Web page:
The data behind this content has come from Public Health England’s National Cancer Registration and Analysis Service (NCRAS) and is a direct result of the ‘Get Data Out’ project.

This project provides anonymised population level brain tumour data for public use in the form of standard output tables, accessible here: http://cancerdata.nhs.uk/standardoutput


The number or rate (per head of population) of new cases of a disease diagnosed in a given population during a specified time period (usually a calendar year). The crude rate is the total number of cases divided by the mid-year population, usually expressed per 100,000 population.


Malignant tumours which grow by invasion into surrounding tissues and have the ability to metastasise to distant sites


The number or rate (per head of population) of deaths in a given population during a specified time period (usually a calendar year). The crude rate is the total number of deaths divided by the mid-year population, usually expressed per 100,000 population.


Not cancerousNon-malignant tumours may grow larger but do not spread to other parts of the body.


The length of time from the date of diagnosis for a disease, such as cancer, that patients diagnosed with the disease are still alive. In a clinical trial, measuring the survival is one way to see how well a new treatment works. Also called ‘overall survival’ or ‘OS’.

Routes to Diagnosis

Under the ‘Routes to Diagnosis’ tab in the Brain Tumour Data Dashboard, you can explore the ways patients have been diagnosed with brain tumours. There are many ways, or routes, for cancers to be diagnosed in the NHS. A ‘route to diagnosis’ is the series of events between a patient and the healthcare system that leads to a diagnosis of cancer. The routes include:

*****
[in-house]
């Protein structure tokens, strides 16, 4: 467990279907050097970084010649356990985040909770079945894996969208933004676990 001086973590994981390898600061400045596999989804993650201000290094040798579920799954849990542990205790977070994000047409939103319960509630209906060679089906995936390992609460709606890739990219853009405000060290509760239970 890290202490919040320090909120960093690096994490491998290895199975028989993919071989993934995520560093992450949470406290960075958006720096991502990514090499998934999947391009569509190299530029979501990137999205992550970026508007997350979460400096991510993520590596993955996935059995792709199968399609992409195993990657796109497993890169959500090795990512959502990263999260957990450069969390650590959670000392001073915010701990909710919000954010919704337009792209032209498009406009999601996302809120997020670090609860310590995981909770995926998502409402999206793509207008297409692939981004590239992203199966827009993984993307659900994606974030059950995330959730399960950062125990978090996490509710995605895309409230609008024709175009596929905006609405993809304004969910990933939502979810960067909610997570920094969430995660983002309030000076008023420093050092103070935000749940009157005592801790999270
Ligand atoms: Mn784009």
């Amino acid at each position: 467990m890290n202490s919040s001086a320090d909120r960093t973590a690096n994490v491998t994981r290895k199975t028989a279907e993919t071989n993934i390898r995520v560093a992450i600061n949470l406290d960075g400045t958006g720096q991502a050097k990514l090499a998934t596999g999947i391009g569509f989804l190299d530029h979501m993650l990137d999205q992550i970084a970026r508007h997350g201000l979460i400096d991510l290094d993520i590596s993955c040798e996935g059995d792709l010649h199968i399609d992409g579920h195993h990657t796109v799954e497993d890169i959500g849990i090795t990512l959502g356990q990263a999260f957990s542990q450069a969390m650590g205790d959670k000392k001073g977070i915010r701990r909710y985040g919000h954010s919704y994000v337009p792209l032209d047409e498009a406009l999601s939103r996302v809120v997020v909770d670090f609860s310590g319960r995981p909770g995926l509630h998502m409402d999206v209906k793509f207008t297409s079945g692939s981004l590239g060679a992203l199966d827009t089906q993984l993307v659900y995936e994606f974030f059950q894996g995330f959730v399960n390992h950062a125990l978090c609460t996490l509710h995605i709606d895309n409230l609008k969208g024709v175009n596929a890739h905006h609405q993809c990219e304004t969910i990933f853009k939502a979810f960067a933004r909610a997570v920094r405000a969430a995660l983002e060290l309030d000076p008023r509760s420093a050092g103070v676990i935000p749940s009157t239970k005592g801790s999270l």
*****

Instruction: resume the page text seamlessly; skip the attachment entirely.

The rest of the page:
1. Two Week Wait

Patients are urgently referred by their GP for suspected cancer via the Two Week Wait system and are seen by a specialist within 2 weeks where they are diagnosed.

  1. GP referral

Diagnosis via a GP referral includes routine and urgent referrals where the patient was not referred under the Two Week Wait system.

  1. Emergency Presentation

Cancers can be diagnosed via emergency situations such as via A&E, emergency GP referral, emergency transfer or emergency admission.

  1. Outpatient

Outpatient cancer diagnoses include diagnoses via an elective route which started with an outpatient appointment that is either a self-referral or consultant to consultant referral. (It does not include those under the Two Week Wait referral system).

  1. Inpatient elective

Diagnosis via an inpatient elective route is where diagnosis occurs after the patient has been admitted into secondary care from a waiting list, or where the admission is booked or planned.

  1. Death Certificate Only

Diagnoses made by Death Certificate Only are made where there is no more information about the cancer diagnosis other than the cancer related death notifications. The date of diagnosis is the same as that of the date of death.

  1. Unknown

For some patients with a cancer diagnosis, there is no relevant data available to understand the route to diagnosis.


More information

If any of the statistical terms in this section of the brainstrust website are hard to understand, we recommend looking them up here:

Cancer Research UK’s Cancer Statistics Explained


If you are looking for help understanding terms relating specifically to brain tumours, and treatment, then the brainstrust glossary is available here: